As a precocious and determined 19-year old, Kate Bush was exactly what pop music needed in 1978. Against the back-drop of the violence and revolution of the rapidly exploding punk scene, Bush showed the world that pop music could be as experimental, vibrant and vital as anything coming out of a bondage boutique on King’s Road. The bombast was there from the start, but it was matched with insight, ambition, eccentricity and an undeniable ear for melody that led to some of the greatest songs of the era. For fifteen years she rarely hit a bum note, scoring success after success with music that remained uniquely fresh. After the release of The Red Shoes in 1993, it would be 12 years before anyone heard from Bush again. Aerial was released in 2005 and showed that the intervening years had not dampened her talent. Now, with rumours of new songs in the works, Bush has taken something of a glance backwards with Director’s Cut, deciding to re-imagine 11 tracks from The Sensual World and The Red Shoes through re-recording, remixing and re-arranging them in new ways.
The first track to get the re-invention treatment is the title track from The Sensual World, known here as ‘Flower of the Mountain’, and it is the one that has caused most excitement since it was made known that Bush had obtained the rights to use text from James Joyce’s Ulysses for part of the song. The song itself is a mix of traditional Irish sounding instruments and ’80s production, taking in billowy keyboards and bell noises. The vocals for all the tracks here have been re-recorded and they take centre stage throughout. In the case of ‘Flower of the Mountain’, those vocals are strange, haunting noises, often devoid of melody and sometimes unintelligible. It’s an unusual atmosphere to begin a record with and a tough one to shake.
‘Song Of Solomon’ gives it a good go though, relying on the groove to carry it through for its duration. It’s a warm track with a ferocious chorus, only added to by the new vocals. Bush’s voice has lost none of its power, that much is clear. Things build nicely through the next few tracks, until it all falls apart with the entirely re-recorded ‘This Woman’s Work’. The song is a work of beauty, stark and open, full of regret and tales of sacrifice. Reflecting on the sacrifices demanded by her lifestyle at the time, Bush has rarely sounded so honest and vulnerable. A Rhodes keyboard resonates below the desperate vocals – “Make it go away” she sings, “Give me my moments back”. It is the highlight of the album.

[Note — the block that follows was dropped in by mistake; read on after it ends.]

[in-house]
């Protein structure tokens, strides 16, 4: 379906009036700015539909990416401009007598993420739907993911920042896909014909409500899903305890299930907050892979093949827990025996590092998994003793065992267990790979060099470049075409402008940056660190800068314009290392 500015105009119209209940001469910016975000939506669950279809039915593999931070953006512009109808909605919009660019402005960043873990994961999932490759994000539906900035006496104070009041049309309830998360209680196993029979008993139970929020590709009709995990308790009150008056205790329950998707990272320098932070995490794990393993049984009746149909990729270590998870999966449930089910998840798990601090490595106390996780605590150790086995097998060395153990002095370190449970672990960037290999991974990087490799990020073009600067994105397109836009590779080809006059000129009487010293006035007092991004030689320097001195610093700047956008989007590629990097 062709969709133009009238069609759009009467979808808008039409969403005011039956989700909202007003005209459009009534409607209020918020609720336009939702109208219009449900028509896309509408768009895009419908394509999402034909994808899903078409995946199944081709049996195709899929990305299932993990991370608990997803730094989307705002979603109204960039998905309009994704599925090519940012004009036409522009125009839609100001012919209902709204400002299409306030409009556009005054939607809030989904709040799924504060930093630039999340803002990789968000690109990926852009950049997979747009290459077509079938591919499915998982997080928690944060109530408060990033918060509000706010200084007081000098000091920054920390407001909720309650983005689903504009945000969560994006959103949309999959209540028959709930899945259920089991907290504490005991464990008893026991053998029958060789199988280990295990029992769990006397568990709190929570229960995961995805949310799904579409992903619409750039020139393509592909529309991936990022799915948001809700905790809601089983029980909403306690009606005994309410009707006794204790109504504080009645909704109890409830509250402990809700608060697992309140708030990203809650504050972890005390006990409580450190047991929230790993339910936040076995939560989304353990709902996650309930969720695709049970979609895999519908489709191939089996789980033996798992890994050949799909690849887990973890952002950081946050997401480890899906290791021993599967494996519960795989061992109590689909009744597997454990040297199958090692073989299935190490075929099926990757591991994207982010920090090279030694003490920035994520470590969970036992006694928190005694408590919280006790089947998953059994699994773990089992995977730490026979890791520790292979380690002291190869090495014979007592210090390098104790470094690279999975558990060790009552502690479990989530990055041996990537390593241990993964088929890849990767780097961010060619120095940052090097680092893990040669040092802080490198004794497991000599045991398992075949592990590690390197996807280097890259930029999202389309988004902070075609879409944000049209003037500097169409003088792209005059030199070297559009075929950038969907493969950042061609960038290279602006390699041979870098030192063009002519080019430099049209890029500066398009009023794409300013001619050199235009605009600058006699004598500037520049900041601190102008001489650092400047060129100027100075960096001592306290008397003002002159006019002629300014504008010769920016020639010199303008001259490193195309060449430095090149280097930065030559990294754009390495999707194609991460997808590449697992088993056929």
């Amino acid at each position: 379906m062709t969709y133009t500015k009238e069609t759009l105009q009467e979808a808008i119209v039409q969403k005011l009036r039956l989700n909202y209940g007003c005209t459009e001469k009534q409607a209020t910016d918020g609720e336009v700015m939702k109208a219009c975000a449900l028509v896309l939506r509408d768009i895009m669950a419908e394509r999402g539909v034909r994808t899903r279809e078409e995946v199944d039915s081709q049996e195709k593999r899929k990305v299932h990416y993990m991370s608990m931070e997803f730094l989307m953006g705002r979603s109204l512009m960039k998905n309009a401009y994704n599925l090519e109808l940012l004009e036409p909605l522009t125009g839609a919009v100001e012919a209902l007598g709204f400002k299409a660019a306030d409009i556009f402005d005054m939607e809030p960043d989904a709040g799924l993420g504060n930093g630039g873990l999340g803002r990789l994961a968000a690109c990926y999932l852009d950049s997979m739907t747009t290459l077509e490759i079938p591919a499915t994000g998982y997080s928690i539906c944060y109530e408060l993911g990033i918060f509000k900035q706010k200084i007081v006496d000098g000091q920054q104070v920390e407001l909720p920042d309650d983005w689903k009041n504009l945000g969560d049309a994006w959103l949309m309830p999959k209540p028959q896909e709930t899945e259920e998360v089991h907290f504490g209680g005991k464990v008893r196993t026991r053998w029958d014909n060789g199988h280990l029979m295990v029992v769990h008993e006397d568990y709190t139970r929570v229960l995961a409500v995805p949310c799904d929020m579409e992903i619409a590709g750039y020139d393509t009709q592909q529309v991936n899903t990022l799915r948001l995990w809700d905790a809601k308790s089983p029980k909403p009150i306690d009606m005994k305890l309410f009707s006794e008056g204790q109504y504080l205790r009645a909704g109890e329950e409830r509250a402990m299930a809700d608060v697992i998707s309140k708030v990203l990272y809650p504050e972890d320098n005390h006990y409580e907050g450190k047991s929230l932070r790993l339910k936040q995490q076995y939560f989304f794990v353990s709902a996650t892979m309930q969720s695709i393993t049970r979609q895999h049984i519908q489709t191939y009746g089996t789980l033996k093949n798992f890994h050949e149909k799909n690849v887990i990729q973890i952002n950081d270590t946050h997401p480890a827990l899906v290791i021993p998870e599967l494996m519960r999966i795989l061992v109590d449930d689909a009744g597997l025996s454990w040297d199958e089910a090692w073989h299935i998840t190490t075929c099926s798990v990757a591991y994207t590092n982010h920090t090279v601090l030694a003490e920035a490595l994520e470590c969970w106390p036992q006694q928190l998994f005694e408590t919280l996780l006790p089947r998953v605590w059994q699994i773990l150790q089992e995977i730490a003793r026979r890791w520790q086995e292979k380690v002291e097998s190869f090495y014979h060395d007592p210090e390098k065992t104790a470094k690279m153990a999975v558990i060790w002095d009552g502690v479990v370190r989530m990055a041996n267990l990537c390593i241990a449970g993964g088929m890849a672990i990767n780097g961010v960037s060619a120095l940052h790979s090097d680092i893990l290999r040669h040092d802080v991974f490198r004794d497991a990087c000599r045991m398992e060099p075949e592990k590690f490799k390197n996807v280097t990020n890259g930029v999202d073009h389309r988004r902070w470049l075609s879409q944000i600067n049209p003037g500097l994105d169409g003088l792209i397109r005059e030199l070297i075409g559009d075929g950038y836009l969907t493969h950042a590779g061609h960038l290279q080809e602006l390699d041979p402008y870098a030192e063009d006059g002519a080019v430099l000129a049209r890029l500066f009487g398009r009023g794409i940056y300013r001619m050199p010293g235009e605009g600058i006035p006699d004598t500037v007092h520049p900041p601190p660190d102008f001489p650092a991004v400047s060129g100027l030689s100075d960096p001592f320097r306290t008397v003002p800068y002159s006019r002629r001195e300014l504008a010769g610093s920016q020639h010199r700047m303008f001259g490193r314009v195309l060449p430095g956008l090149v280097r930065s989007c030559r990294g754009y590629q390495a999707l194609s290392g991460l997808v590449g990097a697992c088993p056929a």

The following song, ‘Moments of Pleasure’, runs in a similar vein, being as close to Joni Mitchell as Bush has ever gotten and sounding great for it. Once again she lays bare the sadness and loneliness of her life as a pop star, dwelling on moments missed and now irrecoverable. She lists the people she can not get back to, finally calling out “Hey there Michael, did you really love me?”. A choir of what sounds like hundreds of people hum the melody, a mass of bodies wordlessly expressing the personally inexpressible.
There is no way back after this and the final third of the album is no match for what has come before. It plays out relatively quietly, solid songs that, although worthy of inclusion, feel a little empty. The closing brace, ‘And So Is Love’ and ‘Rubber Band Girl’, are strange beasts, one featuring panpipes and the kind of lead guitar work no one has heard in 25 years (with good reason many would say), while the other is a thin, bluesy rock and roller that is utterly out of place. It’s a weird finish to a weird album, but you could expect no less with Bush. This will not be the watershed moment in pop music in the same way that much of it was originally, but it is a useful addition to the canon of one of Britain’s most talented living musicians. It will certainly tide us over until we get something new, which hopefully won’t take another 12 years.